Global network of fake news sites push Chinese propaganda, researchers find

More than 70 bogus sites in North America, Europe, the Middle East and Asia are part of an information operation pushing pro-Beijing messages.
Students walked in front of a TV screen displaying footage of Chinese President Xi Jinping on June 23 in Hong Kong. Federal officials say Chinese state-sponsored hackers have recently grown more brazen. (Photo by Anthony Kwan/Getty Images)

A network of at least 72 bogus news sites in North America, Europe, the Middle East and Asia are part of a sprawling information operation pushing Chinese propaganda, researchers with the cybersecurity firm Mandiant said Thursday.

The network, which also includes fake social media accounts, remains active today and on Aug. 1 published articles critical of U.S. House Speaker Nancy Pelosi’s visit to Taiwan, a trip that deeply angered the Chinese government and heightened tensions between Beijing and Washington.

The operation is a reminder that although direct cyber retaliation to Pelosi’s trip was mild and potentially the work of pro-Chinese activists, sophisticated operations can be quickly redirected to react to evolving conditions.

The fake sites are designed to appear distinct and legitimate, but share technical infrastructure linked to Shanghai Haixun Technology Co., Ltd., a Chinese public relations firm that sells “positive energy packages,” a term that refers to positive portrayals of the Chinese Communist Party and its policies, the researchers said.


The researchers reported “at least some evidence” that the campaign failed to achieve substantial engagement, similar to recent revelations of a Chinese messaging operation dubbed “Dragonbridge” that targeted international rare earths mining companies in the U.S., Australia and Canada.

“This lack of amplification from external sources, not unlike what we typically observed with DRAGONBRIDGE, limited the campaigns’ ability to breakout, essentially forming an echo chamber,” the researchers said.

But more interesting than engagement was the link to the PR firm, which the researchers said “is suggestive of recent trends surrounding the continued outsourcing of [information operations] to third parties — ‘IO for hire.'” The researchers pointed to mid-2021 findings from Meta discussing the growing prevalence of public relations or marketing firms engaging in such activity.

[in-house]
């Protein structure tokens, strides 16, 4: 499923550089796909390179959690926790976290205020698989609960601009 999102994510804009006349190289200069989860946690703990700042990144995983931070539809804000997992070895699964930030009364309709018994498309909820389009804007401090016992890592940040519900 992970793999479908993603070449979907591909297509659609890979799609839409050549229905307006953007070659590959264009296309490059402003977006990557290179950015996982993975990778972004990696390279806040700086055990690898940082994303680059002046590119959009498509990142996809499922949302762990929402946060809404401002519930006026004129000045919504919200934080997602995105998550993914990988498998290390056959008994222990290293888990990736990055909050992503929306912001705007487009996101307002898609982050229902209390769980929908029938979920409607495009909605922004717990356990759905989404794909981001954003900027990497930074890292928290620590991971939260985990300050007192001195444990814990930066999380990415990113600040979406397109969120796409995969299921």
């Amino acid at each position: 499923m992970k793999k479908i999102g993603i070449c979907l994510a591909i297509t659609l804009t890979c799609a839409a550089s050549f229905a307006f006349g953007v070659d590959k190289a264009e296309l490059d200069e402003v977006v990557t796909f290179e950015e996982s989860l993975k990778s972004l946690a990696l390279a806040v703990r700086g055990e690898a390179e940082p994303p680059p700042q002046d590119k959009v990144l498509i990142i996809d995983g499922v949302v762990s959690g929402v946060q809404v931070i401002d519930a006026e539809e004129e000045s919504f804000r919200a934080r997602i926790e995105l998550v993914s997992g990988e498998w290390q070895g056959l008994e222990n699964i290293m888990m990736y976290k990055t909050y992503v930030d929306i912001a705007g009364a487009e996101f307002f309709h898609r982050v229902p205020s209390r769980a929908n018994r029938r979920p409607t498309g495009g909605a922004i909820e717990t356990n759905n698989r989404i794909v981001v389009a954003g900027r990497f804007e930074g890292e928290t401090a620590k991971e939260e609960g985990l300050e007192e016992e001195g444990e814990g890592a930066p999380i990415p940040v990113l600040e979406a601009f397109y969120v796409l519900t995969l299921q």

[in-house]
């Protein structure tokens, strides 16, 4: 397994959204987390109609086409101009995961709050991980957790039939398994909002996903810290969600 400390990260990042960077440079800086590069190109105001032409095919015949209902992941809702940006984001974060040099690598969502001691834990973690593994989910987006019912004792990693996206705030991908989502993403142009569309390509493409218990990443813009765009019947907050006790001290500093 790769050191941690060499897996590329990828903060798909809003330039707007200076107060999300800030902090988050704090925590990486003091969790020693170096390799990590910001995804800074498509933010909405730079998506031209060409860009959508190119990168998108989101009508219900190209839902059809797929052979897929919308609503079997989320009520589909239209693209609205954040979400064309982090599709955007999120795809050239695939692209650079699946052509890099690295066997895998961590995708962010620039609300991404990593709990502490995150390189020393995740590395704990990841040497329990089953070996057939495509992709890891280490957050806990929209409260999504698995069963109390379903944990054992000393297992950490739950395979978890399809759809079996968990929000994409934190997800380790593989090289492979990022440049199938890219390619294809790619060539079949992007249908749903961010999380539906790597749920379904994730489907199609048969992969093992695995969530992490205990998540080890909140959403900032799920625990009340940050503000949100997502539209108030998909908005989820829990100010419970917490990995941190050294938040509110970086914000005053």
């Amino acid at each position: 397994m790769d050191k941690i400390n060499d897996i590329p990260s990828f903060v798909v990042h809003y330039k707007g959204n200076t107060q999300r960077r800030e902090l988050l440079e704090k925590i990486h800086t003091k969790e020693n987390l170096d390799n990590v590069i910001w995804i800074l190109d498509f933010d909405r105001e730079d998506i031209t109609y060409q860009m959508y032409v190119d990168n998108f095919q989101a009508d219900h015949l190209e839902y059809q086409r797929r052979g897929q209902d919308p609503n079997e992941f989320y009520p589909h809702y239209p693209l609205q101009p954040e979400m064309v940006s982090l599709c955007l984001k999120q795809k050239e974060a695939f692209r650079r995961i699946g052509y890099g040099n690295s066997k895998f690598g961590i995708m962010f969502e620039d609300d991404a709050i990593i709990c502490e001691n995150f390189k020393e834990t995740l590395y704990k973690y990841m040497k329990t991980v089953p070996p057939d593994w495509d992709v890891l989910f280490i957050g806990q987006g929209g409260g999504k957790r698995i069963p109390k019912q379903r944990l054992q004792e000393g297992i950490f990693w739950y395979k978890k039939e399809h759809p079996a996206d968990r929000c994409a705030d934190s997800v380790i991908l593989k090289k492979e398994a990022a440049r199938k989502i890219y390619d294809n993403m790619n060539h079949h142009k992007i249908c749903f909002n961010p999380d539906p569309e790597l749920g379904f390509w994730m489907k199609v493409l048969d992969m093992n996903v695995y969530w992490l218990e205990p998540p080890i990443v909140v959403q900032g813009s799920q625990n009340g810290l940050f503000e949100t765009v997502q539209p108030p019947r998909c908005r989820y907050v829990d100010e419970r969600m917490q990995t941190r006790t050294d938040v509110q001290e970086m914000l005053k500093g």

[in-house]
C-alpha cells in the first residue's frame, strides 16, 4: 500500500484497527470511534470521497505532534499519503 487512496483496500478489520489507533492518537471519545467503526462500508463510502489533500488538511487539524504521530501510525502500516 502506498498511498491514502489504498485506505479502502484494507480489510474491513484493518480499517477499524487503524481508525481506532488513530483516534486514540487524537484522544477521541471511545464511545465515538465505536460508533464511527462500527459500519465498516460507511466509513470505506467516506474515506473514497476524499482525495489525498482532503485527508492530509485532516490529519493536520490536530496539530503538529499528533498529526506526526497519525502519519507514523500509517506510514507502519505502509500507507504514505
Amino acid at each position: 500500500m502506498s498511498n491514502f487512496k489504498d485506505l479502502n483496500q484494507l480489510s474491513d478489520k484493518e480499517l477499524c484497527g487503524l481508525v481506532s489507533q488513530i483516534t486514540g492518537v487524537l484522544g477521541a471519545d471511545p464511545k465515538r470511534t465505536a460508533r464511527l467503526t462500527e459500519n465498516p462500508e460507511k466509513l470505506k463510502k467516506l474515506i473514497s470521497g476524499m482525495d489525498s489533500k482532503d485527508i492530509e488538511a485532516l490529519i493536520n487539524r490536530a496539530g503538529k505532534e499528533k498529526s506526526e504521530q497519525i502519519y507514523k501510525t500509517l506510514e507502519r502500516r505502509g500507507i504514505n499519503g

This practice can be “used to lower the barrier to entry for some threat actors and to obfuscate the identities of more sophisticated ones,” the researchers said.

With names such as Egypt Daily, Finland Weekly and Austria Weekly, the network pushed common pro-Chinese messages: Criticisms of the U.S. and its allies, attempts to alter public opinions on its treatment of the Uyghur people in Xinjiang and positive messaging of pro-Chinese election reforms in Hong Kong. The network also promoted attacks on Chinese government critics, including Guo Wengui, a Chinese businessman close to Steve Bannon, and German anthropologist Adrian Zenz, who has done extensive work on Xinjiang.


The network and its infrastructure represent a distinct campaign the researchers dubbed “HaiEnergy.” The researchers said they don’t have sufficient evidence to determine the extent of the PR firm’s involvement, or if it is even aware of the overall campaign, but that the 72 site domains are hosted by the firm.

The websites associated with the campaign all display videos and images hosed on a server registered by the public relations firm. The researchers also found a now-unavailable spreadsheet hosted on one of the firm’s domains that featured Chinese and Russian text that appeared to be a distribution list for content.


“It’s a relief that the amplification of HaiEnergy was limited, but a stark reminder of adversary information operation capabilities considering our vulnerability to them as a society,” said Tom Hegel, a senior threat researcher with SentinelOne. Stories designed to stoke emotions in readers can “thrive” if engineered correctly, he added.

An additional long-term concern about the operation is that it’s “attempting to rewrite history by documenting inaccurate details benefiting the PRC agenda,” while also working “to sow distrust in U.S. democracy.”


Ultimately, Hegel said, this kind of operation has the potential to get worse.

“Outsourcing information operations is going to be a highly effective means to scaling up such campaigns, as we observed in Chinese espionage operations, if they continue to improve their ability to escape their own echo chamber.”

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